"Traditional" Reconstruction Algorithms
A neutrino event vertex reconstruction is employed which finds "vee" shapes of either two track-like objects or one track-like and one shower-like object as labeled by SparseSSNet. These vertices form the basis of the event level reconstruction.
Reconstruction of track-like particles (protons and muons) begins at a vertex. 3D points are added to the track using an iterative stochastic search. The energy is calculated based on the length using the known stopping power of muons and protons
To reconstruct shower-like particles (photons and electrons), a triangle is placed and its parameters otimized within set limits so that the triangle encloses the maximum number of SparseSSNet labeled shower pixels. The energy of the particle is found by adding the charge of all of the shower pixels and converting to MeV. This process was verified using a sample of neutral pion decay photons and Michel electrons.
Boosted Decision Trees
A boosted decision tree (BDT) is a classification tool. Consisting on a sequence of binary decisions arranged in a tree structure, BDTs are a powerful pattern recognition tool that can be fit to datasets in order to discriminate sets within the data. We use BDTs in MicroBooNE to separate signal particle interactions from background using a variety of kinematic and topological variables describing the particle interaction in question. In this analysis specifically, we train an ensemble of BDTs using the XGBoost Python library.
Targeting a specific type of neutrino interaction
Identifying low-energy electron neutrino interactions among all background interactions is a formidable task. For every event with an electron neutrino interaction, there are hundreds of events with other types of neutrinos. Additionally, every event contains 20-30 cosmic rays that accumulate over the time it takes the ionization electrons to drift across the LArTPC. This analysis hones in on the signal by targeting a very specific type of electron neutrino interaction: events with one electron and one proton in the final state, where the particle kinematics are consistent with two-body scattering. These events typically come from charged-current quasi-elastic (CCQE) interactions, which dominate in the energy range relevant for this search.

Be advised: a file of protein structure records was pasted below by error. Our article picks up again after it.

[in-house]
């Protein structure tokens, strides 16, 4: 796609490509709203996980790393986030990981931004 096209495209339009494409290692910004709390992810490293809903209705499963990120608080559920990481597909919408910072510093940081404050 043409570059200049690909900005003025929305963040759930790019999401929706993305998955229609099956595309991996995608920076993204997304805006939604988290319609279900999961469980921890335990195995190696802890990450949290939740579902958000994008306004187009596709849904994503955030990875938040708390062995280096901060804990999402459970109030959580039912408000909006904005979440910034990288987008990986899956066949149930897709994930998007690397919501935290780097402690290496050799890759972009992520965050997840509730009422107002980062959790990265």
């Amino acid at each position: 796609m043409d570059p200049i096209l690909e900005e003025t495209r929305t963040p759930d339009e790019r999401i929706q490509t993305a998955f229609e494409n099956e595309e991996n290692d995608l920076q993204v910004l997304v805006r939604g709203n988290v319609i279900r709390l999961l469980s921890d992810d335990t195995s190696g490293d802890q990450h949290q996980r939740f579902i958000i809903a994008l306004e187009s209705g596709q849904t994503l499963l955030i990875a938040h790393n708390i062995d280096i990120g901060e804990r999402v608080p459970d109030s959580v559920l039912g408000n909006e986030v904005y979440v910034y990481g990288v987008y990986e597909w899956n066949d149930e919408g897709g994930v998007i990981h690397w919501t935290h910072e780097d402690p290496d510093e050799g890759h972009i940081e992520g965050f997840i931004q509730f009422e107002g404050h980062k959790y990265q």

The requirement that there is exactly one electron and one proton in the final state simplifies the final state topologies that we need to reconstruct. While some backgrounds can appear to have a similar topology due to misreconstruction, very few will also satisfy the kinematic criteria. We fully leverage the detailed information about both the electron and the proton from the MicroBooNE LArTPC to constrain the event. For example, this allows us to reconstruct the component of the momentum transverse to the neutrino beam, which is expected to be small in the case of true CCQE scattering but large in the case of most backgrounds. This and many other kinematic variables are used as inputs to the boosted decision trees.
This analysis does not observe an excess of electron neutrino charged-current quasielastic candidate events with one reconstructed proton and electron in the final state. This means that we can limit the fraction of these types of events contributing to the MiniBooNE anomaly to <38% with confidence of 95%. Analyses can see fluctuations, so it is good to have the result tested in several ways. Two other MicroBooNE analyses have also reported results. When all of the analyses are combined, we can say that the MiniBooNE result is not due to this type of interaction alone with a confidence of 99%. So what is MiniBooNE seeing? Stay tuned... MicroBooNE will next test if, along with a low level of these types of events, MiniBooNE may be seeing photons from some exotic source.
The Deep Learning Team
This work would not have been possible without the work of the entire MicroBooNE collaboration. The Deep Learning team comprises members from several institutions working as part the larger collaboration.
Assistant Professor, email@example.com
Graduate Student, firstname.lastname@example.org
Graduate Student, email@example.com
Graduate Student, firstname.lastname@example.org
Gabriel Collin, Elizabeth Hall, Adrien Houlier, Jarrett Moon
Current Active Members
Professor of Physics, email@example.com
Graduate Student, firstname.lastname@example.org
Graduate Student, email@example.com
Current Active Members
Current Active Members
Current Active Members
Professor of Physics, firstname.lastname@example.org
Assistant Professor, email@example.com
Staff Scientist, firstname.lastname@example.org
Postdoctoral Researcher, email@example.com
Davio Cianci, Vic Genty
Rui An, Bryce Littlejohn
J. Conrad, N. Kamp, L. Yates. MIT Lunchtime Seminar. 2 November 2021
This work was sponsered by the Department of Energy and the National Science Foundation.